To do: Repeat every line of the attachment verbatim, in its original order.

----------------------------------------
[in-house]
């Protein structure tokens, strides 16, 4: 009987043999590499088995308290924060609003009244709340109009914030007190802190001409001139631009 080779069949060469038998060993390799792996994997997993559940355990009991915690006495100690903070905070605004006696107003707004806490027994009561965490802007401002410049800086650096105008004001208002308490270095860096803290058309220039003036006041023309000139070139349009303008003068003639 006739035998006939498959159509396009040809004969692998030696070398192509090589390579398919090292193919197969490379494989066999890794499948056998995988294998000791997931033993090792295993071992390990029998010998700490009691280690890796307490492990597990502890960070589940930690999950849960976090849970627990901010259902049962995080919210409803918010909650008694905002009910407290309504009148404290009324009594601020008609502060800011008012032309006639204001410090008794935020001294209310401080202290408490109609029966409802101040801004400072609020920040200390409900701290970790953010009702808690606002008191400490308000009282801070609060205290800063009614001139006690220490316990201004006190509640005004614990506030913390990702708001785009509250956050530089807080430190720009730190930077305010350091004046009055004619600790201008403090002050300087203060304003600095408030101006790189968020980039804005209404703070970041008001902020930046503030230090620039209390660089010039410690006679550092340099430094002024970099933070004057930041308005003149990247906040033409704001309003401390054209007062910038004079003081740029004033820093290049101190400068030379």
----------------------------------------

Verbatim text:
[in-house]
């Protein structure tokens, strides 16, 4: 009987043999590499088995308290924060609003009244709340109009914030007190802190001409001139631009 080779069949060469038998060993390799792996994997997993559940355990009991915690006495100690903070905070605004006696107003707004806490027994009561965490802007401002410049800086650096105008004001208002308490270095860096803290058309220039003036006041023309000139070139349009303008003068003639 006739035998006939498959159509396009040809004969692998030696070398192509090589390579398919090292193919197969490379494989066999890794499948056998995988294998000791997931033993090792295993071992390990029998010998700490009691280690890796307490492990597990502890960070589940930690999950849960976090849970627990901010259902049962995080919210409803918010909650008694905002009910407290309504009148404290009324009594601020008609502060800011008012032309006639204001410090008794935020001294209310401080202290408490109609029966409802101040801004400072609020920040200390409900701290970790953010009702808690606002008191400490308000009282801070609060205290800063009614001139006690220490316990201004006190509640005004614990506030913390990702708001785009509250956050530089807080430190720009730190930077305010350091004046009055004619600790201008403090002050300087203060304003600095408030101006790189968020980039804005209404703070970041008001902020930046503030230090620039209390660089010039410690006679550092340099430094002024970099933070004057930041308005003149990247906040033409704001309003401390054209007062910038004079003081740029004033820093290049101190400068030379």